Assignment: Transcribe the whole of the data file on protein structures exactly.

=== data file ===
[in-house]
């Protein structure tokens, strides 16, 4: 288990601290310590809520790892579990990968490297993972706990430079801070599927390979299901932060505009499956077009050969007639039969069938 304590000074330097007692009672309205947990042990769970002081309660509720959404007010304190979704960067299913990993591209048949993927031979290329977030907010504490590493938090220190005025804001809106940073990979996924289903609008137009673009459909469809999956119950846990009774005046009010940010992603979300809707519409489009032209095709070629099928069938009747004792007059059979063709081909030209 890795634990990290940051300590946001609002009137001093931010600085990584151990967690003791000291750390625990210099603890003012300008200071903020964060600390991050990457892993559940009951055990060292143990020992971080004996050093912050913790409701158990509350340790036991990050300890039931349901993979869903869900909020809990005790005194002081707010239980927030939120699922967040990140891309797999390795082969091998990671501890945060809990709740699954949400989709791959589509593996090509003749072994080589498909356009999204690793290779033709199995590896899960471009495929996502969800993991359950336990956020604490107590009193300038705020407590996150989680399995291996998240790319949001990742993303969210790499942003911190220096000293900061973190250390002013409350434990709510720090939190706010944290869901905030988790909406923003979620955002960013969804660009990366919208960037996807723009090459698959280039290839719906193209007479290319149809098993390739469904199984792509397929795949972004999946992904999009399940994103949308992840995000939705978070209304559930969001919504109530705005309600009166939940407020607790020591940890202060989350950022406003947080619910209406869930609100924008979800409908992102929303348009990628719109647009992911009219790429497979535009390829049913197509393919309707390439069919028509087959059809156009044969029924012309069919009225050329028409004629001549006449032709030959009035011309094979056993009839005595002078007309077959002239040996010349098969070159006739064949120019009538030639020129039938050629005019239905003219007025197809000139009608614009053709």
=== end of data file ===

[in-house]
């Protein structure tokens, strides 16, 4: 288990601290310590809520790892579990990968490297993972706990430079801070599927390979299901932060505009499956077009050969007639039969069938 304590000074330097007692009672309205947990042990769970002081309660509720959404007010304190979704960067299913990993591209048949993927031979290329977030907010504490590493938090220190005025804001809106940073990979996924289903609008137009673009459909469809999956119950846990009774005046009010940010992603979300809707519409489009032209095709070629099928069938009747004792007059059979063709081909030209 890795634990990290940051300590946001609002009137001093931010600085990584151990967690003791000291750390625990210099603890003012300008200071903020964060600390991050990457892993559940009951055990060292143990020992971080004996050093912050913790409701158990509350340790036991990050300890039931349901993979869903869900909020809990005790005194002081707010239980927030939120699922967040990140891309797999390795082969091998990671501890945060809990709740699954949400989709791959589509593996090509003749072994080589498909356009999204690793290779033709199995590896899960471009495929996502969800993991359950336990956020604490107590009193300038705020407590996150989680399995291996998240790319949001990742993303969210790499942003911190220096000293900061973190250390002013409350434990709510720090939190706010944290869901905030988790909406923003979620955002960013969804660009990366919208960037996807723009090459698959280039290839719906193209007479290319149809098993390739469904199984792509397929795949972004999946992904999009399940994103949308992840995000939705978070209304559930969001919504109530705005309600009166939940407020607790020591940890202060989350950022406003947080619910209406869930609100924008979800409908992102929303348009990628719109647009992911009219790429497979535009390829049913197509393919309707390439069919028509087959059809156009044969029924012309069919009225050329028409004629001549006449032709030959009035011309094979056993009839005595002078007309077959002239040996010349098969070159006739064949120019009538030639020129039938050629005019239905003219007025197809000139009608614009053709």